he was very supportive
By Diogenes ( articles ) | Jul 28, 2005
Once the priestly vocation has been emptied of its spiritual purpose, you can be pretty sure that whatever fills the vacuum will be unwholesome. The Church Times cheerfully reports on the latest developments:
A Church of England arts chaplain, the Revd Jim Craig, joined 1700 people in walking naked round Newcastle and Gateshead last Sunday. Mr Craig, community arts chaplain in Bensham and Gateshead, did it as part of his job, he said. The event was organised by Spencer Tunick, who specialises in "documenting the live nude figure in public with photography". Since 1992, Mr Tunick has been snapping naked individuals en masse as they "metamorphose into a new shape". ...
He had also asked permission from the Bishop of Jarrow, the Rt Revd John Pritchard. "I received a rather amusing email back, but he was very supportive," Mr Craig said. I wanted to take part in the event, as I support Tunick, in that our bodies are essentially good things, to be proud of, no matter how much they often fail to match up to the bodies we see iconically displayed in the media."
Mr Craig, who is also attached to the parishes of Bensham and Gateshead, said he had received only support from parishioners and colleagues. "In fact, I spotted a female curate from Newcastle, but I am sworn to secrecy."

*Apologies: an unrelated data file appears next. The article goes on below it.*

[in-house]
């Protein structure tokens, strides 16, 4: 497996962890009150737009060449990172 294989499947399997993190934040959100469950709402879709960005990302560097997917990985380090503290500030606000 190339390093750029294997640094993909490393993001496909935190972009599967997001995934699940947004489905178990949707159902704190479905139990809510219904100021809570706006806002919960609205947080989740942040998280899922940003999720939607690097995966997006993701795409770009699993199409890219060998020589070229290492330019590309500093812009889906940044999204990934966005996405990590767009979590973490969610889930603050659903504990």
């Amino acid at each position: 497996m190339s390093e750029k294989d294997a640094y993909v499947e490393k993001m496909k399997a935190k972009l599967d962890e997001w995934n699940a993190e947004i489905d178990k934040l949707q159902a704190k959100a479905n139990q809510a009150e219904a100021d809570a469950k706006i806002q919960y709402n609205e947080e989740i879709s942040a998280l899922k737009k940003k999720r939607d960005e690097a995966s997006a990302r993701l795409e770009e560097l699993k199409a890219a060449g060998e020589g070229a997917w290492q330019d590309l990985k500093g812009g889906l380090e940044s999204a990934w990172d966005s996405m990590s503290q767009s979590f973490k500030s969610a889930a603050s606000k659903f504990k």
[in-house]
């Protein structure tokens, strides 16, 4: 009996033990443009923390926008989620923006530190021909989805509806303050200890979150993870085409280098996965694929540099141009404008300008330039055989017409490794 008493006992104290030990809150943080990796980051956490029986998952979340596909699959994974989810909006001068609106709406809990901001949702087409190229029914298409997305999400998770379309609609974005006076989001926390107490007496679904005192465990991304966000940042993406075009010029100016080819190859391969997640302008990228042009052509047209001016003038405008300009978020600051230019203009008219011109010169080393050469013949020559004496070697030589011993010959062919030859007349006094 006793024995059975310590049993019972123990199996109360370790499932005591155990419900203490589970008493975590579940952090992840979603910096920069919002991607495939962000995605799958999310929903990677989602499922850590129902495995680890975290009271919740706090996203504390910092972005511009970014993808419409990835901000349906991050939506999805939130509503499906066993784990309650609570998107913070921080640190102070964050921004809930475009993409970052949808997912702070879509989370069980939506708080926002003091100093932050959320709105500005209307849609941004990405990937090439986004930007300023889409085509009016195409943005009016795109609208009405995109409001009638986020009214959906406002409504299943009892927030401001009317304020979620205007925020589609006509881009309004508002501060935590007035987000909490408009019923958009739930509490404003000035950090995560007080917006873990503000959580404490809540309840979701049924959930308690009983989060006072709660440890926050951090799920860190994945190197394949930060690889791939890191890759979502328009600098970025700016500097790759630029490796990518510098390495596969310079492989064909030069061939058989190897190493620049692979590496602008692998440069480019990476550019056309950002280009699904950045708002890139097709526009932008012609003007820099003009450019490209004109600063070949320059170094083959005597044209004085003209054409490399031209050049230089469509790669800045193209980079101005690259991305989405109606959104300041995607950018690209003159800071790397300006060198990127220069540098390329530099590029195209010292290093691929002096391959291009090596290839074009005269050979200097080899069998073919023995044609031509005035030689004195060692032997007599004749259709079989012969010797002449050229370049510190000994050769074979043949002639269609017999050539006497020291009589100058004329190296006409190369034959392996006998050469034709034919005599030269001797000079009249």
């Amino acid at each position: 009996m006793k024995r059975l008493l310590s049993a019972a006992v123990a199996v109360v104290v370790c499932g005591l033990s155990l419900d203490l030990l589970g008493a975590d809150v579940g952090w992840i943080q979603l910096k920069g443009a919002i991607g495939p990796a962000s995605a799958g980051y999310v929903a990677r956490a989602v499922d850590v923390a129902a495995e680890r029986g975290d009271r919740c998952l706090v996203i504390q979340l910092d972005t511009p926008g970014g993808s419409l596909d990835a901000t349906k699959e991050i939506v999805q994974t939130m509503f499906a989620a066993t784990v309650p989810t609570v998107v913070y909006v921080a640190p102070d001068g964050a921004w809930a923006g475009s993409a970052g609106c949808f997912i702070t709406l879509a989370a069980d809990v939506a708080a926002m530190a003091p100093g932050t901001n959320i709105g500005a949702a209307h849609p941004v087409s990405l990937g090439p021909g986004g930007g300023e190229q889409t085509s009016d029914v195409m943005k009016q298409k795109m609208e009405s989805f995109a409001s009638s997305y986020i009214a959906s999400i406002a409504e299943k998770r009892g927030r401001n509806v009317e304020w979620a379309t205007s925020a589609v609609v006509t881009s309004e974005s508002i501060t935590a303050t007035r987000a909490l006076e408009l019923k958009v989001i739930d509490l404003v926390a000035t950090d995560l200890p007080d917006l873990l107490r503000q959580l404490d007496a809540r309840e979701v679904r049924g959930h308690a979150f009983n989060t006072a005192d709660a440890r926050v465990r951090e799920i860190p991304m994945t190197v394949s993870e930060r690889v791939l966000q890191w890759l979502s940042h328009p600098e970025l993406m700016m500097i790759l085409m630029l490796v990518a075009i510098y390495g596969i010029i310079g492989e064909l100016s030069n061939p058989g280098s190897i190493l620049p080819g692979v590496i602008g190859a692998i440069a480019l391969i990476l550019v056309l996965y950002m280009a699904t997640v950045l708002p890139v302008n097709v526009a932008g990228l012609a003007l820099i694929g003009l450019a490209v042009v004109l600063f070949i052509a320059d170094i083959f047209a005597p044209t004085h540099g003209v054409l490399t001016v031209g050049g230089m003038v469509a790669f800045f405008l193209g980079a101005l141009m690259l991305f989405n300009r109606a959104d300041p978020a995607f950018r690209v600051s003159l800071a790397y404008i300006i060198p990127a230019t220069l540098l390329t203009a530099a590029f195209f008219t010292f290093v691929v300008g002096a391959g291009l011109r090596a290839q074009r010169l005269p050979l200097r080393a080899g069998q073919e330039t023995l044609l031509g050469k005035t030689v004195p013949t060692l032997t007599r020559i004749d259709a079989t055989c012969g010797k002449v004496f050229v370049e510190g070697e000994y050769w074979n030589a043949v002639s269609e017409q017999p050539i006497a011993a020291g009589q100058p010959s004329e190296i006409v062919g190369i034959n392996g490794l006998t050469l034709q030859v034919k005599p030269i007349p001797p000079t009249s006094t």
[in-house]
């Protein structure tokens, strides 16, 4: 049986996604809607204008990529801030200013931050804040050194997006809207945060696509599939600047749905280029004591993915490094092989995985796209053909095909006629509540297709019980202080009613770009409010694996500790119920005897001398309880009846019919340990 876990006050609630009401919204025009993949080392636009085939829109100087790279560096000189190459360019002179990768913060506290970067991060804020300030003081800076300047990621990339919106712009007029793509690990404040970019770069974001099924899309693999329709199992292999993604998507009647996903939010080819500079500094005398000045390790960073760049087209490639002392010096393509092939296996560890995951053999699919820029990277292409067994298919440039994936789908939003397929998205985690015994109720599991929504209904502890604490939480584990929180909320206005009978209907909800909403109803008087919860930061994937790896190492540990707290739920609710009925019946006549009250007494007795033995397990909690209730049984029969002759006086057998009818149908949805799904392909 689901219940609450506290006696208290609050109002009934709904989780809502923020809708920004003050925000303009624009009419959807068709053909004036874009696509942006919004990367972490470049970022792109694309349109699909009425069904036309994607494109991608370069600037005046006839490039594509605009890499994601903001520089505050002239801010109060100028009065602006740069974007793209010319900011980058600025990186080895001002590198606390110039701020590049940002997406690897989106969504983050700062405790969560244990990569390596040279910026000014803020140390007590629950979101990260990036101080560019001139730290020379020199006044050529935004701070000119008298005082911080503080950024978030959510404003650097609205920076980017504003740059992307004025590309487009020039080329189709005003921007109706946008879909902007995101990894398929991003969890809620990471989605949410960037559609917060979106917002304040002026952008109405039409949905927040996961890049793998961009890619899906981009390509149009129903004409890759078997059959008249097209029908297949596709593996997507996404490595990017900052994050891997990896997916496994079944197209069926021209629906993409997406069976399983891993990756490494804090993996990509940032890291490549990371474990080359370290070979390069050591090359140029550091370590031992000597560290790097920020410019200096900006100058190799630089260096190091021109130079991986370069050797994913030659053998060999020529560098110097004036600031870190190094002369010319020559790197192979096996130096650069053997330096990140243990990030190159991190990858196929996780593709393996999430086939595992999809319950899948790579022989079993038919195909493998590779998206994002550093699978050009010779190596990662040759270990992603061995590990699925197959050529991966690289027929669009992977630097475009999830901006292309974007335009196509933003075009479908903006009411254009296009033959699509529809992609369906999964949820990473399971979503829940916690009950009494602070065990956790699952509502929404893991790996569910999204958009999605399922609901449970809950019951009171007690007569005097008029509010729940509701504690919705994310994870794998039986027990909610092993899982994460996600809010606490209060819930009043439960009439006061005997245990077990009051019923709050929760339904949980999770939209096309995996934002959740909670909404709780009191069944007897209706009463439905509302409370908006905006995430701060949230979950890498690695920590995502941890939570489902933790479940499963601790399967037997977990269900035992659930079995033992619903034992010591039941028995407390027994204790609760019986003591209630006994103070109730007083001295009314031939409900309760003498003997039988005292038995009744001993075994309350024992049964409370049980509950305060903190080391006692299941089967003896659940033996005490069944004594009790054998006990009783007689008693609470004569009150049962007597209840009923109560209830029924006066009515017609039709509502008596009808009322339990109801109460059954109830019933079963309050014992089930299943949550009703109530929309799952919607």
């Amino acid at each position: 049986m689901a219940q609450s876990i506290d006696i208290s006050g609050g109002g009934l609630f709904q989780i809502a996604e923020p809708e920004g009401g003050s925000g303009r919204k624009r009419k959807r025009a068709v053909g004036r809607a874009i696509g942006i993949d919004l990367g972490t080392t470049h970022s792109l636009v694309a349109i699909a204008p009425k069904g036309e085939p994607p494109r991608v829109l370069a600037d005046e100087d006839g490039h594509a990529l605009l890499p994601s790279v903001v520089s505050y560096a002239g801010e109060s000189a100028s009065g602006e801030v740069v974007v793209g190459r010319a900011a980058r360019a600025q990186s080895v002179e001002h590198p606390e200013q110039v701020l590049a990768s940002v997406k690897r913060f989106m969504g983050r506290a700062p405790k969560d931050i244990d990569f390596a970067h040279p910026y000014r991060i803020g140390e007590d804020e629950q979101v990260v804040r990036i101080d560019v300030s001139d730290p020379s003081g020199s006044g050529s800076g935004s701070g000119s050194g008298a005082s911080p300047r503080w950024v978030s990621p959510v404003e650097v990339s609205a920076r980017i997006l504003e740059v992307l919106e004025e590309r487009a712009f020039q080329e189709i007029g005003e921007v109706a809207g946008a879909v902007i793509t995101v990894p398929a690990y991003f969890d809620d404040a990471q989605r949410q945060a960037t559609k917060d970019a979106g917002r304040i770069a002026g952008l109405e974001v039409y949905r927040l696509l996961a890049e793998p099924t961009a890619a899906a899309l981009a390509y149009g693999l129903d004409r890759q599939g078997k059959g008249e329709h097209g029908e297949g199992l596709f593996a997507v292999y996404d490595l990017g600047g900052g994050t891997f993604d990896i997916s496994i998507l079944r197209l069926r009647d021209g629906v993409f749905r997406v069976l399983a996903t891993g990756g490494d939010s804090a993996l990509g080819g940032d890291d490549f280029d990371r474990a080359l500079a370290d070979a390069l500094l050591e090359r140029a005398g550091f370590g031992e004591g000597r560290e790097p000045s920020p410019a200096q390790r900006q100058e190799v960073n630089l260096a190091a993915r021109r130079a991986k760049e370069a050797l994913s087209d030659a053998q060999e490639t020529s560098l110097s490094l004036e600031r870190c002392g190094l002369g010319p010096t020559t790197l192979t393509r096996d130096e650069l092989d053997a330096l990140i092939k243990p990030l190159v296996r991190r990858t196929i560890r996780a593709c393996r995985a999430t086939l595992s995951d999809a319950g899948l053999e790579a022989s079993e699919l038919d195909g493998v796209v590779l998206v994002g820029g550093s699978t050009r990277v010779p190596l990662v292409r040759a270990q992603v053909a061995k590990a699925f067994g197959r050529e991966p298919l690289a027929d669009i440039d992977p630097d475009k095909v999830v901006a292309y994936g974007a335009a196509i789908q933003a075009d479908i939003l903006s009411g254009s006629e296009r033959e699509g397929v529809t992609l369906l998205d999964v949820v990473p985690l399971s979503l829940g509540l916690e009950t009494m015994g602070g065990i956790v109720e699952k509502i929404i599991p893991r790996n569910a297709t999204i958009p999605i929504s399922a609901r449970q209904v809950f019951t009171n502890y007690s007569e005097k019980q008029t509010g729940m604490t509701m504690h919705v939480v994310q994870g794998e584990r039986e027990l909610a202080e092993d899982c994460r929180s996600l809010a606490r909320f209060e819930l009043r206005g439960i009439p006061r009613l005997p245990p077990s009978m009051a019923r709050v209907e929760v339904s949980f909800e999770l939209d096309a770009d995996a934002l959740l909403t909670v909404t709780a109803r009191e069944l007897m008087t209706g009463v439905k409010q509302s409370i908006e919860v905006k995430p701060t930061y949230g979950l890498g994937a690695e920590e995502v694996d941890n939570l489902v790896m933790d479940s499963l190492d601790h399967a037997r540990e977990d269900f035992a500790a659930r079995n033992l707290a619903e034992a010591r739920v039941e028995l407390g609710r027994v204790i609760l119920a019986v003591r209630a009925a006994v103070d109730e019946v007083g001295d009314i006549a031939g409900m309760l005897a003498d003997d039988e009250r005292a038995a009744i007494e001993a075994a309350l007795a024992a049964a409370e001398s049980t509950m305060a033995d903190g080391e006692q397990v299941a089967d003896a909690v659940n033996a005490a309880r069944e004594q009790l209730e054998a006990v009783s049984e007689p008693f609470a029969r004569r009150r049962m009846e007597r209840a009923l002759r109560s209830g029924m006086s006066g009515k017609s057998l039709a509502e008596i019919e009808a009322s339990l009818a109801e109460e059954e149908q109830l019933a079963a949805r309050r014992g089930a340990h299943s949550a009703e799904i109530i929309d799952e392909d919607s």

But what's the point of mustering "support," Mr. Craig, if your moral convictions teach you it's part of your job?
I sometimes wonder whether there isn't a lot of self-hatred in liberals, that impels them to counterfeit moral heroism by pulling stunts. After all, there's nothing noble about their core issues: the liberty to abort, to sodomize, to contracept. Even where they succeed in carrying the day, all they've accomplished is to convince others that the human condition is that much more debased than previously believed, and that less is demanded of the individual.
The Good Life as proposed by the Left is not something you climb upward towards; you get there by releasing your grip on moral absolutes and letting yourself drop. It's a fairly squalid vision. Perhaps liberal Christians sense this, and the well-publicised enthusiasm they invest in randomly-adopted causes (such as closing the School of the Americas) serves to compensate for the moral hollowness at the center. Lacking principles, they muster support.
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